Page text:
1. Plan ahead.
When do you want to start conducting research? Some students start their first year some wait until their fourth year. In most cases, the earlier the better. If you love research, you may want to pursue a job that will have a research component. If you hate research, you learn that although you may love science, the laboratory is not a likely job for you. This information is important to learn early in your college experience.
Mentors may need up to 6 months notice for taking on a student. So if you are interested in starting in the fall, you should contact professors in the spring. If you are interested in the summer, then contact professors at the end of the fall semester. Keep in mind that it may take many emails to finally find someone who has an opening. Just keep trying.
2. Who do you want to work with?
What do you think you are interested in? There are many opportunities and you need to explore the different research avenues available to you. This is easily (although time consuming) done by exploring the UVA departmental faculty websites. Think about what areas of research you are interested in. Maybe it was something you learned about in class or heard about on the news. If you don't already receive UVaToday, sign up for it. Very often there is a science piece featured. Perhaps it's something personal that is affecting a family member or friend. Talk to your TAs, RAs, and fellow students. Use the search feature on the university's website (the magnifying glass on the home page). The Office of Undergraduate Research also has some great suggestions. Students who have yet to explore undergraduate research and creative inquiry, might want to attend one of the monthly “Getting started” sessions. For details on the series sessions, visit our Outreach Page: https://undergraduateresearch.virginia.edu/office-hours. Students can also do undergraduate research for chemistry credit in the School of Medicine. Click Departments to see the different areas you can do research in, the go to Faculty to see those doing research in that area. The Department of Physics also keeps a running list of research opportunities for undergraduate students. Find about 10 laboratories that are conducting research that you find interesting (this is an important point for step 3).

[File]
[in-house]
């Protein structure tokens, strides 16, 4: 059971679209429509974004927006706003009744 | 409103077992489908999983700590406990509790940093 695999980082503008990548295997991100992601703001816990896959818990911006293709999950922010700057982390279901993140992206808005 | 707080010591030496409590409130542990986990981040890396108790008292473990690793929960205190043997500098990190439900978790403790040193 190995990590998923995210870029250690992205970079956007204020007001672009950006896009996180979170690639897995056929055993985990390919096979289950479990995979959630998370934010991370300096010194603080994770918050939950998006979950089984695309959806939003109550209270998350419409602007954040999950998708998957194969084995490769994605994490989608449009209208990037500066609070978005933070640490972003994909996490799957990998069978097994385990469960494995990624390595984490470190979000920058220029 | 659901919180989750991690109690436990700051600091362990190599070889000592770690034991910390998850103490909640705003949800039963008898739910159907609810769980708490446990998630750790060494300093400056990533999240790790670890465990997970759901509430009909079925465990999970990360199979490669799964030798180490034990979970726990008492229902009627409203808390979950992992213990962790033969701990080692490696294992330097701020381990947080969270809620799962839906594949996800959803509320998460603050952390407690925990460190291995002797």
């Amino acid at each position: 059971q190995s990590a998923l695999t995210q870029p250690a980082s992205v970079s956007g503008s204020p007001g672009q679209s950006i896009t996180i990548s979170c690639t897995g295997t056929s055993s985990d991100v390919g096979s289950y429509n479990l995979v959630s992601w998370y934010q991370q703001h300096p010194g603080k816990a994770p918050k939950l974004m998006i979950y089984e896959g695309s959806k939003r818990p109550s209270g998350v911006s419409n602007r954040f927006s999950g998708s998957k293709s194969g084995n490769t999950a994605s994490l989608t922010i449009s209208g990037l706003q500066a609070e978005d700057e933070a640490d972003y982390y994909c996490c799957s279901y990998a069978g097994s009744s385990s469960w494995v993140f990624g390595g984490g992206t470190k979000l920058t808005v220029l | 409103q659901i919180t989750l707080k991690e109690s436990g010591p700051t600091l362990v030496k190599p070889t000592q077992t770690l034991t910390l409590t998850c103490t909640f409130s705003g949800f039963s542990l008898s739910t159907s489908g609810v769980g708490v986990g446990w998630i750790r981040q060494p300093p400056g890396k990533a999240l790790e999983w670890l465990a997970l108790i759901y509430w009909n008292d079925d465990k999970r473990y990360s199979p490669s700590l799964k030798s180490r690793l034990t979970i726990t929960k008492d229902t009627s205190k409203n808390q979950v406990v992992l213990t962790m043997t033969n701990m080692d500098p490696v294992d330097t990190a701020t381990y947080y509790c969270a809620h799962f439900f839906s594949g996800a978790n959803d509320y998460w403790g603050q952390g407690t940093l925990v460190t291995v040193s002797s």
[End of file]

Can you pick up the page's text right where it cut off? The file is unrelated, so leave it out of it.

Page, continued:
3. Email the professors you want to work with.
The email should include
- your name
- your year
- the type of commitment you are looking for (credit or paid/unpaid summer research)
- the length of commitment you are looking for (two years, one year, one semester, etc…)
- a statement of interest
- attach an unofficial transcript and/or resume
Statement of Interest: Read the description of the laboratories research on the web. Even look up a review or current paper the laboratory has published. This will probably be too technical for you to understand completely. Find the key terms in this description, look them up in the index of your textbooks and read the relevant sections of the text. Try to get a basic understanding of what the lab does. The more you know about the research the more the professor is likely to take you seriously. Don’t regurgitate the description; explain why the research interests you.
Keep in mind that the professor will be providing:
- Ideas: The professor will discuss the research that is going on in their laboratory and may provide a few suggestions as to projects that would be feasible for a new researcher and that would benefit both the student and the lab. In assigning a project, it usually means that other members of the lab will not be doing the exact same thing. Therefore the professor is depending on you to carry out the project.
- Time: Initially, you will require a lot of supervision to learn the system and master the techniques. Often things may not work right away, and therefore time must be spent by the professor, post-doc, graduate student or technician in training you and troubleshooting the experiments. Although this effort by other members of the lab is helpful training for you, it is also taking away time from their own experiments.
- Space: Space is often at a premium in many labs. In some big labs, people only have a few feet of bench space or work in shifts. Therefore providing a bench to an undergraduate may in turn mean that the lab is not able to provide space to a more experienced or long term researcher such as a graduate student or post-doc.
- Money: In an average molecular biology lab, each researcher (graduate student, post-doc, or technician) will use over $5,000 a year in supplies and reagents. In labs that use expensive reagents such as cell culture media or large quantities of enzymes, this number could easily be over $10,000 a year. Therefore, even working part time in the lab on your research project will easily cost the lab over $2,000 in reagents and supplies during the year.
The Office of Undergraduate Research is an outstanding resource, where you will find information about awards, presenting your research, getting published, and much more.